A larger challenge for policymakers and education leaders is to rethink the specialist model as the panacea for augmenting instruction for English language learners in today’s linguistically diverse schools, many with large concentrations of Hispanic students. It is neither feasible nor effective to rely solely on a model that serves only those learners who qualify because they have the lowest levels of English proficiency and who receive supports often only for a brief period of time, either in a classroom designed expressly for them or in a small group setting at particular times during the week. Instead, the academic growth of the entire population depends upon strong and supportive language- and content-rich classrooms day after day and year after year. It is only with this kind of time-intensive, high-quality effort in all classrooms that we will be able to support all Hispanic students—whether designated as “English proficient” or not—to develop the advanced literacy skills needed for high-school graduation and well beyond.
For academically at-risk students who have been enrolled in U.S. schools since kindergarten and who have experienced educational opportunities that are basically similar in design and practice, research suggests that a classroom-wide, universal approach focused on building up academic vocabulary and conceptual knowledge would be appropriate. The past decade has seen a relative surge in research conducted in urban, underperforming schools focused on doing exactly this— providing students with deep, language- and content-based instruction, with a focus on teaching both specialized vocabulary and the specialized structures of language in academic speech and text. Besides testing effective approaches to meeting student needs, this research helps keep pace with the standards-based accountability movement. Indeed, today’s Common Core standards mandate that instruction attend to the inherently complex challenge of building students’ background knowledge and academic language.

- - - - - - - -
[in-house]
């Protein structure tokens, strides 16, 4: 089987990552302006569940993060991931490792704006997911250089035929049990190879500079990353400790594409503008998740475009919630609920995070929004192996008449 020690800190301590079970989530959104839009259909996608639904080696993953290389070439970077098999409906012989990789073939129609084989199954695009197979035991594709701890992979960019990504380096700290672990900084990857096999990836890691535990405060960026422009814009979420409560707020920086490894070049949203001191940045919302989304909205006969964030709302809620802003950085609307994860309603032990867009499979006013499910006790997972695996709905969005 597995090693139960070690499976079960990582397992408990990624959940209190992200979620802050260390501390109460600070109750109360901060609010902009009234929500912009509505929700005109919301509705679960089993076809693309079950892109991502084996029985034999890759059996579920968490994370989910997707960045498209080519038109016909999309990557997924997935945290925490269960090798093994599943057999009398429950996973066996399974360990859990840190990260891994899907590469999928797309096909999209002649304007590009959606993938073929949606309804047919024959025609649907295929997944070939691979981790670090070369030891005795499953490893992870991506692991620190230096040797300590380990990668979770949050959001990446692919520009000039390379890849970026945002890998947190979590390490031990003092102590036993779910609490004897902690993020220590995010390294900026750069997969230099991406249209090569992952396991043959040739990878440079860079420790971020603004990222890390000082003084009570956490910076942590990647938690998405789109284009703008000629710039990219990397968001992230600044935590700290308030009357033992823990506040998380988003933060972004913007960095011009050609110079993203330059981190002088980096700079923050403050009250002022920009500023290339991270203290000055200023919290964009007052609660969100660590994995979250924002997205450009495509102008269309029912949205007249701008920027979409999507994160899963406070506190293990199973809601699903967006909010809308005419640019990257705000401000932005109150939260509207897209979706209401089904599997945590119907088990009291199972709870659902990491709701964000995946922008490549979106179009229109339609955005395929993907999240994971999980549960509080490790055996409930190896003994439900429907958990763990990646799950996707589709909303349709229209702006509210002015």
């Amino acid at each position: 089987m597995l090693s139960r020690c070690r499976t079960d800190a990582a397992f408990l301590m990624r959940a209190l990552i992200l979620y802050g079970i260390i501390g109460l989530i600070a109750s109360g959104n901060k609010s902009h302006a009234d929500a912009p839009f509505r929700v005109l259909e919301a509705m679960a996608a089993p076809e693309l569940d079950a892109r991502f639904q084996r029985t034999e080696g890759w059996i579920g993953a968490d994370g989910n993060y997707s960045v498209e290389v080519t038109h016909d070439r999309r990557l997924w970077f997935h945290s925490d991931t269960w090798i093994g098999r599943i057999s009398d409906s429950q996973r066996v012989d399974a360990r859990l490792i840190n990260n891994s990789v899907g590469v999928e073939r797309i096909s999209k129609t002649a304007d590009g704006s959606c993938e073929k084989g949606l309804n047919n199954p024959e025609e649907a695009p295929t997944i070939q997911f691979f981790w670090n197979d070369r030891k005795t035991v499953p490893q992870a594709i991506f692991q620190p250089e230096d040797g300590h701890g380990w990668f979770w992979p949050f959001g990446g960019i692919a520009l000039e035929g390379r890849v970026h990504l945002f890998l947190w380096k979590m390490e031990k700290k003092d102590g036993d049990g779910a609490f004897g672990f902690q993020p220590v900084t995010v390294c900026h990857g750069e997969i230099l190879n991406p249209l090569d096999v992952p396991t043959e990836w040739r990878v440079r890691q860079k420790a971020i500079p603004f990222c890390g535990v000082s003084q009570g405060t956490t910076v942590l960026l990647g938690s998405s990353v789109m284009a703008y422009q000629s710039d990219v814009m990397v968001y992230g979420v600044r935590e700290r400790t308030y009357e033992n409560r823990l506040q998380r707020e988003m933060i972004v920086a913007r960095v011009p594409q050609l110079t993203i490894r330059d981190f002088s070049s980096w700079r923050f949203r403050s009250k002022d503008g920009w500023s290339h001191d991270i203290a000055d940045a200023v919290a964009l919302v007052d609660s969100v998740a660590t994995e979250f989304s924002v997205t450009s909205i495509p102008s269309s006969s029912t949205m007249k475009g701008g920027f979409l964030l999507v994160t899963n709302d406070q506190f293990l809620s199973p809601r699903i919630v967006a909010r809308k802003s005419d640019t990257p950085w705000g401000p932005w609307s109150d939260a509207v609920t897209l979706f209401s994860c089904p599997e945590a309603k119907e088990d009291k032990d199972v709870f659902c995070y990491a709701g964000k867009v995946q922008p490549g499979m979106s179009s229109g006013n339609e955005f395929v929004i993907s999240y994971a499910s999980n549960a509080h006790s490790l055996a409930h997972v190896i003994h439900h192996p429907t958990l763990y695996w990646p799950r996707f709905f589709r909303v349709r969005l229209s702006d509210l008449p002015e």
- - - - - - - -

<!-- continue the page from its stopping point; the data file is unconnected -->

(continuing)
What, exactly, does effective, quality academic language instruction look like? Most often, it is text—the medium that is challenging for these learners—that is the best platform, anchoring the work in rich content. The instruction also maintains a sustained focus on producing oral and written language, such as generating extended research projects or essays, and engaging in academic discussion. Such practices are largely absent from elementary and secondary classrooms. In these purposeful language-rich environments, students have access not only to texts, but also to collaborative experiences, such as labs, demonstrations, and debates, which promote academic conversation and knowledge building. And although such an approach is promising, as with any instructional reform strategy designed to bolster at-risk students’ skills, the key in implementation will be accommodating differences, not only between linguistic and racial groups but also within them, while maintaining relentless attention to quality.
This article is part of a forum on how to best educate Hispanic students. For another take, please see “Emphasize Civic Responsibility and Good Citizenship,” by Juan Rangel.
This article appeared in the Spring 2013 issue of Education Next. Suggested citation format:
Lesaux, N., and Rangel, J. (2013). How Can Schools Best Educate Hispanic Students? Education Next, 13(2), 50-56.